Another instance of Ralph being influenced by fear into doing inhuman things is the scene where Simon is murdered. It starts out when the boys are eating the pig and it starts to rain. The little children get scared of the thunder and start running wild. In order to keep them together, Jack orders they start the dance. During this time, the children run wild and act crazy, but under Jack’s rule.
After eating so much, the boys decide to have a “dance”, in which they find a creature crawling out of the forest, which happens to be Simon trying to tell them about the beast, and kill him out of pure savagery which has blinded them. “‘Kill the beast! Cut his throat! Spill his blood’” (Golding, 152) The boys, kill a friend they know and chant as though Simon was the beast, which they want to kill, but really the beast is the savagery inside of them. To regress into brutish beasts enough to kill one’s own friend is pure savagery.
He began to dance and his laughter became a bloodthirsty snarling...the mask was a thing of its own, behind which Jack hid, liberated from shame and self-consciousness”(64). These pagan rituals of putting on the face paint and transforming into a savage is very destructive. The face paint gives the boys leeway and excuses to become ravenous and unsympathetic. Their judgement and perception is clouded by the need to kill and hunt. The boys feel no remorse for the actions they are taking part in.
Cut the throat! Spill his blood!” (Golding 138). But for poor Simon who runs into the savage celebration, screaming. The boys see him as the beast which leads to a truly gruesome and animal like attack “There was no words and no movements but the tearing of teeth and claws” (Golding 139). Golding uses this depiction of the savage attack on Simon, to imprint into the reader the sense of loss of reasoning, morals, and intelligence within the boys on the island.
We’re going to hunt pigs to get meat for everybody” (36). Jack’s influence is once again shown in chapter 4, “ Then Maurice pretended to be the pig and ran squealing to the center and the hunters, circling still, pretended to beat him. As they danced, as they sang. ‘ Kill the pig. Cut her throat.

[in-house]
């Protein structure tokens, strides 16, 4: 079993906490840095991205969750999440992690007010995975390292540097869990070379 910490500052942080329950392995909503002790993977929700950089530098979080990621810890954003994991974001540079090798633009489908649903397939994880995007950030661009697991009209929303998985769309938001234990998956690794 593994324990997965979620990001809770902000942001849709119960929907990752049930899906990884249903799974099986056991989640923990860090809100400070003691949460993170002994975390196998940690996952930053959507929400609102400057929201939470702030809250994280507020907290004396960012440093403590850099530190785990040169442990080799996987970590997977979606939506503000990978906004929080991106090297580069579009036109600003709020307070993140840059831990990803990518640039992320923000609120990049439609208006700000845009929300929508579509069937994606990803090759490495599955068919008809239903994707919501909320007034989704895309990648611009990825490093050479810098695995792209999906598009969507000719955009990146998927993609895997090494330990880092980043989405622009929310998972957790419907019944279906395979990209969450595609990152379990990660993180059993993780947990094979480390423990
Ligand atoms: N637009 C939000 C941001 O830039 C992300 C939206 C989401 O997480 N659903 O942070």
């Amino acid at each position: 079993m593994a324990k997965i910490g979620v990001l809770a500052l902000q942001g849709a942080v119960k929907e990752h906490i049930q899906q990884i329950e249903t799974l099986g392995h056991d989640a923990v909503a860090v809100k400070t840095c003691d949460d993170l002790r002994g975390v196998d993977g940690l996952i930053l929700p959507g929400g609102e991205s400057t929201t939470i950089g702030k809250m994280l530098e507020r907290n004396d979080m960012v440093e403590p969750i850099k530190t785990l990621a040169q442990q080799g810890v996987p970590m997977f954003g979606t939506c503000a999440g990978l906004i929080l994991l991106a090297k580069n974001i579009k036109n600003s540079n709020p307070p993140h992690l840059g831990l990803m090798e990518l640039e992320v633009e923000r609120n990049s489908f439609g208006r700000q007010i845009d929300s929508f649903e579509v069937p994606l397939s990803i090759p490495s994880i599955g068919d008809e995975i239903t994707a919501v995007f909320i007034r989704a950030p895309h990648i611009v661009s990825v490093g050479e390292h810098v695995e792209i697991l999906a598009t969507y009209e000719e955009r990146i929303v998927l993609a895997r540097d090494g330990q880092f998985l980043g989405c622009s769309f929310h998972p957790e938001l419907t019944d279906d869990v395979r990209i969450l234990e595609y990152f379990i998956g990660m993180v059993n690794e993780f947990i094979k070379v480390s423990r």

In LTF the boys struggle in deciding whether or not to become savage and wild or continue as a peaceful, orderly society. An example of the boys turning savage is the chant that Jack's hunters sing, “Kill the beast! Cut his throat! Spill his blood!” Jack and his hunters chanting the beast's death chant. “Now out of the terror rose another desire, thick, urgent and, blind” ( 152, Golding).
Kill the pig! Bash him in!’”. The kids on the island see nothing wrong with continually singing this and recreating it. They can’t apprehend that they’ve turned into bloodthirsty beasts. Once they have gotten a taste of blood, they keep wanting more.
A littlun spots Simon and thinking it is the beast cries out scaring the other boys who kill Simon. In this chapter, we see how far the boys will go when full of fear, discomfort, and unknowing. Golding use of animal imagery, juxtaposition, and symbolism in Lord of the Flies helps convey the theme that
When Ralph and his people were being attacked, "Two figures rushed at the fire and he prepared to defend himself but they grabbed half-burnt branches and raced away along the beach" (Golding, 140). Jack's tribe cannot make fire without the help of Piggy's glasses, so they run to Ralph's camp and steal some of their fire. They are eating not because they are hungry, but because they killed a pig. The boys are completely oblivious to the fact that fire is their only hope of rescue and their using it for fun and hunting. A little bit after Jack and his people invade Ralph's camp out he exclaimed, "We hunt and feast and have fun" (Golding, 140).
Jack and his hunters paint their faces to go hunt like that of a tribe and come back with pig's blood all over their faces. This is showcased as crazy and acting animalistic. Their behavior resembles the behavior much like a pig. The quote, “Jack began to dance and his laughter became a bloodthirsty snarling” shows how the boys actions, as they continue on this island, become more and more animalistic. In conclusion, The Lord of the Flies by William Golding is a novel in which the theme of savagery versus humanity is shown.